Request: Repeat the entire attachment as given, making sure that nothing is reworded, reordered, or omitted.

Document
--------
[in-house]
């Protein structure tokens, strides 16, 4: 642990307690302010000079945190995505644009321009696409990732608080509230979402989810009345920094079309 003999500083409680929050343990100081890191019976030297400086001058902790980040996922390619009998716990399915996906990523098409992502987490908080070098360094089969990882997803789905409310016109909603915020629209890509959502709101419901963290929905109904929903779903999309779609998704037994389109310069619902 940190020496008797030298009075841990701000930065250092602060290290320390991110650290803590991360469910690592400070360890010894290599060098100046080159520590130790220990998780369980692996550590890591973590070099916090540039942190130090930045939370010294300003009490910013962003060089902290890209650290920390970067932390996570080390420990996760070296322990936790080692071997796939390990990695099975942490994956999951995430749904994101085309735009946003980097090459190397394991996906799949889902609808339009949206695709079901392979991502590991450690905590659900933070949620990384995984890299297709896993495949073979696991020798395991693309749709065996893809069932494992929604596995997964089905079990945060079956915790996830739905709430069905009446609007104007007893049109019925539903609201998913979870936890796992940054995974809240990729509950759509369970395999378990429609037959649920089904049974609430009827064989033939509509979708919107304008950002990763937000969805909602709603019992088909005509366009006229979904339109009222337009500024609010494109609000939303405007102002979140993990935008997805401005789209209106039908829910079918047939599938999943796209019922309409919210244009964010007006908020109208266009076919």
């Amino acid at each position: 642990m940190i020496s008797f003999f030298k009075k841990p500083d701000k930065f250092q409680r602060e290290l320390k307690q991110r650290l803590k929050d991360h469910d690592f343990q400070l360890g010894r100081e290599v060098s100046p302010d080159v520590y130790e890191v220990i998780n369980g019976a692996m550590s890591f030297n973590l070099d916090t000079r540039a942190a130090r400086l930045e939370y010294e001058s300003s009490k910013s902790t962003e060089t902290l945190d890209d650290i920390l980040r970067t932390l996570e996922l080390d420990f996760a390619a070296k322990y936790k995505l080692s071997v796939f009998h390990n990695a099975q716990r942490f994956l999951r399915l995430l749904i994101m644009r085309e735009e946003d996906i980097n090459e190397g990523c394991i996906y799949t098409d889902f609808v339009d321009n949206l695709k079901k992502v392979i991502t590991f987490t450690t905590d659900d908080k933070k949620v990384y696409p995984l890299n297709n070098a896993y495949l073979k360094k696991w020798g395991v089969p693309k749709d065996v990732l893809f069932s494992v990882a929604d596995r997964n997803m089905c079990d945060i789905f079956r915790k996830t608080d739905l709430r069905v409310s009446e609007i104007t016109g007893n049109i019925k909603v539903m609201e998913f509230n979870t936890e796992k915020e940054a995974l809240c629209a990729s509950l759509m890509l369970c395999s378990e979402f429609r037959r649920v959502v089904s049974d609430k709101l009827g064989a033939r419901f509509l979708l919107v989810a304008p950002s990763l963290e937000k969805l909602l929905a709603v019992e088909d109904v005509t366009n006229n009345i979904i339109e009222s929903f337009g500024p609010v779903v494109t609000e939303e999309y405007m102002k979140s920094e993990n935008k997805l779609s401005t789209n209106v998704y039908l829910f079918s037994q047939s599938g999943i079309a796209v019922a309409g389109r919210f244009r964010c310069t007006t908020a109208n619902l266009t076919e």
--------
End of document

[in-house]
């Protein structure tokens, strides 16, 4: 642990307690302010000079945190995505644009321009696409990732608080509230979402989810009345920094079309 003999500083409680929050343990100081890191019976030297400086001058902790980040996922390619009998716990399915996906990523098409992502987490908080070098360094089969990882997803789905409310016109909603915020629209890509959502709101419901963290929905109904929903779903999309779609998704037994389109310069619902 940190020496008797030298009075841990701000930065250092602060290290320390991110650290803590991360469910690592400070360890010894290599060098100046080159520590130790220990998780369980692996550590890591973590070099916090540039942190130090930045939370010294300003009490910013962003060089902290890209650290920390970067932390996570080390420990996760070296322990936790080692071997796939390990990695099975942490994956999951995430749904994101085309735009946003980097090459190397394991996906799949889902609808339009949206695709079901392979991502590991450690905590659900933070949620990384995984890299297709896993495949073979696991020798395991693309749709065996893809069932494992929604596995997964089905079990945060079956915790996830739905709430069905009446609007104007007893049109019925539903609201998913979870936890796992940054995974809240990729509950759509369970395999378990429609037959649920089904049974609430009827064989033939509509979708919107304008950002990763937000969805909602709603019992088909005509366009006229979904339109009222337009500024609010494109609000939303405007102002979140993990935008997805401005789209209106039908829910079918047939599938999943796209019922309409919210244009964010007006908020109208266009076919």
């Amino acid at each position: 642990m940190i020496s008797f003999f030298k009075k841990p500083d701000k930065f250092q409680r602060e290290l320390k307690q991110r650290l803590k929050d991360h469910d690592f343990q400070l360890g010894r100081e290599v060098s100046p302010d080159v520590y130790e890191v220990i998780n369980g019976a692996m550590s890591f030297n973590l070099d916090t000079r540039a942190a130090r400086l930045e939370y010294e001058s300003s009490k910013s902790t962003e060089t902290l945190d890209d650290i920390l980040r970067t932390l996570e996922l080390d420990f996760a390619a070296k322990y936790k995505l080692s071997v796939f009998h390990n990695a099975q716990r942490f994956l999951r399915l995430l749904i994101m644009r085309e735009e946003d996906i980097n090459e190397g990523c394991i996906y799949t098409d889902f609808v339009d321009n949206l695709k079901k992502v392979i991502t590991f987490t450690t905590d659900d908080k933070k949620v990384y696409p995984l890299n297709n070098a896993y495949l073979k360094k696991w020798g395991v089969p693309k749709d065996v990732l893809f069932s494992v990882a929604d596995r997964n997803m089905c079990d945060i789905f079956r915790k996830t608080d739905l709430r069905v409310s009446e609007i104007t016109g007893n049109i019925k909603v539903m609201e998913f509230n979870t936890e796992k915020e940054a995974l809240c629209a990729s509950l759509m890509l369970c395999s378990e979402f429609r037959r649920v959502v089904s049974d609430k709101l009827g064989a033939r419901f509509l979708l919107v989810a304008p950002s990763l963290e937000k969805l909602l929905a709603v019992e088909d109904v005509t366009n006229n009345i979904i339109e009222s929903f337009g500024p609010v779903v494109t609000e939303e999309y405007m102002k979140s920094e993990n935008k997805l779609s401005t789209n209106v998704y039908l829910f079918s037994q047939s599938g999943i079309a796209v019922a309409g389109r919210f244009r964010c310069t007006t908020a109208n619902l266009t076919e």